Choosing an au pair agency is the first step in finding a good fit. Parents need to have a good connection with the agency and be comfortable with their process for matching. Mispagel stresses that parents should be up front about their requirements and needs with both the placement agency and potential au pair. Also, don’t make a fast decision. This person will be living under your roof for a year – take time to have multiple Skype discussions before agreeing to the placement.
Au pairs typically make a one-year commitment to a family, but it can be extended by an additional 12 months. Host families provide daily meals as well as a private bedroom; no private bathroom is required. The annual fee paid by the host family provides travel expenses and health insurance. Au pairs also are required to complete six units of educational credits during their stay, and the host family provides an additional stipend of up to $500 for this.
As a host parent herself, Karel finds that the biggest challenge of having an au pair is the turnover.
"The kids have a hard when the au pair leaves, and that can be hard on the family," she says. But many families keep in touch and even go to visit, continuing the relationship.
Some families may want to have the convenience of the au pair relationship but are wary about getting into a yearlong contract. Workaway is a program that allows hosts who are looking for different kinds of help – from childcare to farm chores – to match up with a person looking to provide that help in exchange for free room and board.
Workaway does not do any of the matching – that is up to the two parties, similar to a dating website.
Bay Area mother of three Sharon Khadder has used Workaway on three occasions after having a number of foreign exchange students in her home. She was drawn to Workaway because it offered the same cultural experience for her family, but the "Workawayers" came with the expectation of helping out around the house.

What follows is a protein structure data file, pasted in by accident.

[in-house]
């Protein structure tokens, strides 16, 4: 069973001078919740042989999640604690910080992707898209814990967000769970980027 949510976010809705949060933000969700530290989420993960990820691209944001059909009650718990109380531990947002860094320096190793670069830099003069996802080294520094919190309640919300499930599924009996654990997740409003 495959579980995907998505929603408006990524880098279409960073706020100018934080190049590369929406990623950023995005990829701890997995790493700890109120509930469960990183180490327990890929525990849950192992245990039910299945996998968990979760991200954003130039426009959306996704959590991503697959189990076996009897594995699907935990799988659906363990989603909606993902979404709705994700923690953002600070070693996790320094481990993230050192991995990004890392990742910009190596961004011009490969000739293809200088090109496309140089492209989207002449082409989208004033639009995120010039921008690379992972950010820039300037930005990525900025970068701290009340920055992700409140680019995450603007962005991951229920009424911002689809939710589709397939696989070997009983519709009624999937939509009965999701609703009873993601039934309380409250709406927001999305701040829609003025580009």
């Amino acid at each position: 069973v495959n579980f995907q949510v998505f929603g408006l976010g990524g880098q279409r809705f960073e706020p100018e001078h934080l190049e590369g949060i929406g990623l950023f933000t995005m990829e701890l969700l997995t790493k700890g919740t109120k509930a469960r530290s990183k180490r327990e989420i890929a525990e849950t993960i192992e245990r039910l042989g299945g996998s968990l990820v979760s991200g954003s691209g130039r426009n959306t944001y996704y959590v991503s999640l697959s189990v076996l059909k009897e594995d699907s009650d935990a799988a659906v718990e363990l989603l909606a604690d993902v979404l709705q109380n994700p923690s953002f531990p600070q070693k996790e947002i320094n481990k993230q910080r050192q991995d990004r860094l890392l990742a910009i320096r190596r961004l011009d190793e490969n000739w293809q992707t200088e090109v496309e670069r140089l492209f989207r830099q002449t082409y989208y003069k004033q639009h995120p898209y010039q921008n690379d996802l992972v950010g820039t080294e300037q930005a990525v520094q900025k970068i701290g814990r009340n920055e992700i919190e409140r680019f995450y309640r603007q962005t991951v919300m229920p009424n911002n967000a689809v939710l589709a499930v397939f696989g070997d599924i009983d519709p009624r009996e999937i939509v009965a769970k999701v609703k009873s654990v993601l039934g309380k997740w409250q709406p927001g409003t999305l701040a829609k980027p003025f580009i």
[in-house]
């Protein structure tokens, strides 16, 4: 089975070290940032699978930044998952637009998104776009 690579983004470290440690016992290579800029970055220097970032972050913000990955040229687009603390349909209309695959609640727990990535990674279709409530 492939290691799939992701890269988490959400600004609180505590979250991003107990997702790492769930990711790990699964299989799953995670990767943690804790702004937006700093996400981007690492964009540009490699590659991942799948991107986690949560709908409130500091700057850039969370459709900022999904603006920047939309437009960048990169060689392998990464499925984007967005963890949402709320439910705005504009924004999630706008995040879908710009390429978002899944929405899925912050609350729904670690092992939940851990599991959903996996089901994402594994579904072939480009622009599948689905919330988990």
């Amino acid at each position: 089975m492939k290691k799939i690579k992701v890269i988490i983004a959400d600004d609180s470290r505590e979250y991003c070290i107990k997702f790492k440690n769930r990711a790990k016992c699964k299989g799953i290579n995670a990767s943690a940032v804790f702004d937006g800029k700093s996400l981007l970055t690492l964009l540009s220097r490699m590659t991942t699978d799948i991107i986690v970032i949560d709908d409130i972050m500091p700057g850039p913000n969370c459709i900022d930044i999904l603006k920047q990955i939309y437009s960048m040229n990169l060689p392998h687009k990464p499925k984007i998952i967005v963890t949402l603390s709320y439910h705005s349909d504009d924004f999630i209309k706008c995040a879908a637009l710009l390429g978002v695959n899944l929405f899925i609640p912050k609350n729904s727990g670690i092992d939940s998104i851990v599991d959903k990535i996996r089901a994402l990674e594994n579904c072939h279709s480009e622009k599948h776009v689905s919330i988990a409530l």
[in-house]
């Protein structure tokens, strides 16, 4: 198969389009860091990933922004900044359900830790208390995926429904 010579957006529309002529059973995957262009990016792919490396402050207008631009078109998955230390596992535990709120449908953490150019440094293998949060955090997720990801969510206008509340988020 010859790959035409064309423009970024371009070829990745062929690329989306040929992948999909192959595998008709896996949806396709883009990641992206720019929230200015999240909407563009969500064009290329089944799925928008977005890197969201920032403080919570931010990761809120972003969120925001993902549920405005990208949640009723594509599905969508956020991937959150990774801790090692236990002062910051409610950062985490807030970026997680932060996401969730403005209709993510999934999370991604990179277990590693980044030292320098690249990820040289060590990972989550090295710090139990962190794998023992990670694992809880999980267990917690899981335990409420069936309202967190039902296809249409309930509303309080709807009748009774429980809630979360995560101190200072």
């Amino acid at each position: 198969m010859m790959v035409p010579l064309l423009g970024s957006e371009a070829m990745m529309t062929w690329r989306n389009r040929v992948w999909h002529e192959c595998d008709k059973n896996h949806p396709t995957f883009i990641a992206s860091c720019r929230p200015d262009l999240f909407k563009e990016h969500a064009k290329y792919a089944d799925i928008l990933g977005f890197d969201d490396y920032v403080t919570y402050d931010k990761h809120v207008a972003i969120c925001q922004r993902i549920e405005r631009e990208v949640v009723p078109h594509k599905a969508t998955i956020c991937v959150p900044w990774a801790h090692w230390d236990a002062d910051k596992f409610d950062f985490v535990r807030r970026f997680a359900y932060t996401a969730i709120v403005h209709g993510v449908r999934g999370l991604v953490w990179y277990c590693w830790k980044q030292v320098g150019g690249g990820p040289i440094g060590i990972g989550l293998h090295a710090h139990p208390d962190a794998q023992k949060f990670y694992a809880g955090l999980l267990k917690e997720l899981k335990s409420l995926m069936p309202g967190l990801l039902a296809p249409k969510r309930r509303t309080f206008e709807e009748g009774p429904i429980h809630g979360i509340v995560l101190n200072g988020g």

Workaway participants come to the program knowing that they will be expected to help out five hours a day, five days a week in exchange for room and board, with no payment. A private bedroom or bathroom is not required – Workaway just recommends that the living situation be discussed and agreed upon before the exchange starts.
Host families can specify what type of help they are looking for, from childcare duties to folding laundry to meal prep. Khadder says that setting expectations from the beginning is key when hosting someone through Workaway. The more you can be up front about your needs when interviewing a potential boarder (usually done via Skype), the better the chance you have at finding someone who is a good fit.
Those participating in Workaway typically are under 30, and are either taking a gap year, a summer abroad, or just want to spend some time traveling without a big budget.
Khadder’s kids love hosting these students from abroad – it’s like having an older sibling who is always nice to you, she says. Families find it convenient to have someone in the house who can watch some of the kids when you may have to take one to an appointment or event. The length of the arrangements can vary, but typically don’t last more than six months due to visa restrictions.
As with any other situation when you have a stranger staying in your home, challenges can arise when you have a Workaway participant staying with you. One Khadder hadn’t anticipated was the amount of food a 19-year-old boy eats. Asking a lot of questions of your potential Workawayer in advance can help avoid surprises.
BIO: Kate Loweth is the Silicon Valley calendar editor for Bay Area Parent.